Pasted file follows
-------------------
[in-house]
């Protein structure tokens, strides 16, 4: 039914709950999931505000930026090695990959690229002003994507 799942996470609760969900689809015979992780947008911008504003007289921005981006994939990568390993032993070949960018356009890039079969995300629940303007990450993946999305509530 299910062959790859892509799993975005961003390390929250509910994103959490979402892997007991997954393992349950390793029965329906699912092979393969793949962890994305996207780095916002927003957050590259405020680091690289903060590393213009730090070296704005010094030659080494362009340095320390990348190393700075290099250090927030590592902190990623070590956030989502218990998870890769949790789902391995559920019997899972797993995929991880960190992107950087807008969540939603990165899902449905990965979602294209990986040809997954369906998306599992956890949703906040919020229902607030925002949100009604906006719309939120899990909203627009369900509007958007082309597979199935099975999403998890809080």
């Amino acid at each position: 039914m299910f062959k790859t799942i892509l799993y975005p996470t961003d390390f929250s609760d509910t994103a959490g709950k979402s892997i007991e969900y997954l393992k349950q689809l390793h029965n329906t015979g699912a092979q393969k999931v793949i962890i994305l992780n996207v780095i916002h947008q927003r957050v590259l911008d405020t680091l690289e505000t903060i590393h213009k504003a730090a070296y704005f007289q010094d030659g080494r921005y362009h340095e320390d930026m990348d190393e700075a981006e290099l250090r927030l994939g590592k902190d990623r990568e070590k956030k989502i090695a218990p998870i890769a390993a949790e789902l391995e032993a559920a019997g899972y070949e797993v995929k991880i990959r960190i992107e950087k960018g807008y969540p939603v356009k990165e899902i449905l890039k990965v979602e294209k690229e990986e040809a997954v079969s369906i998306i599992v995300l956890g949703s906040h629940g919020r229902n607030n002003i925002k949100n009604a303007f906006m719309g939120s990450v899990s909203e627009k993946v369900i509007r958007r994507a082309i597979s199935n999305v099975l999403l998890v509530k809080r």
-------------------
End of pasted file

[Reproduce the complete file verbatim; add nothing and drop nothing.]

[in-house]
């Protein structure tokens, strides 16, 4: 039914709950999931505000930026090695990959690229002003994507 799942996470609760969900689809015979992780947008911008504003007289921005981006994939990568390993032993070949960018356009890039079969995300629940303007990450993946999305509530 299910062959790859892509799993975005961003390390929250509910994103959490979402892997007991997954393992349950390793029965329906699912092979393969793949962890994305996207780095916002927003957050590259405020680091690289903060590393213009730090070296704005010094030659080494362009340095320390990348190393700075290099250090927030590592902190990623070590956030989502218990998870890769949790789902391995559920019997899972797993995929991880960190992107950087807008969540939603990165899902449905990965979602294209990986040809997954369906998306599992956890949703906040919020229902607030925002949100009604906006719309939120899990909203627009369900509007958007082309597979199935099975999403998890809080």
């Amino acid at each position: 039914m299910f062959k790859t799942i892509l799993y975005p996470t961003d390390f929250s609760d509910t994103a959490g709950k979402s892997i007991e969900y997954l393992k349950q689809l390793h029965n329906t015979g699912a092979q393969k999931v793949i962890i994305l992780n996207v780095i916002h947008q927003r957050v590259l911008d405020t680091l690289e505000t903060i590393h213009k504003a730090a070296y704005f007289q010094d030659g080494r921005y362009h340095e320390d930026m990348d190393e700075a981006e290099l250090r927030l994939g590592k902190d990623r990568e070590k956030k989502i090695a218990p998870i890769a390993a949790e789902l391995e032993a559920a019997g899972y070949e797993v995929k991880i990959r960190i992107e950087k960018g807008y969540p939603v356009k990165e899902i449905l890039k990965v979602e294209k690229e990986e040809a997954v079969s369906i998306i599992v995300l956890g949703s906040h629940g919020r229902n607030n002003i925002k949100n009604a303007f906006m719309g939120s990450v899990s909203e627009k993946v369900i509007r958007r994507a082309i597979s199935n999305v099975l999403l998890v509530k809080r």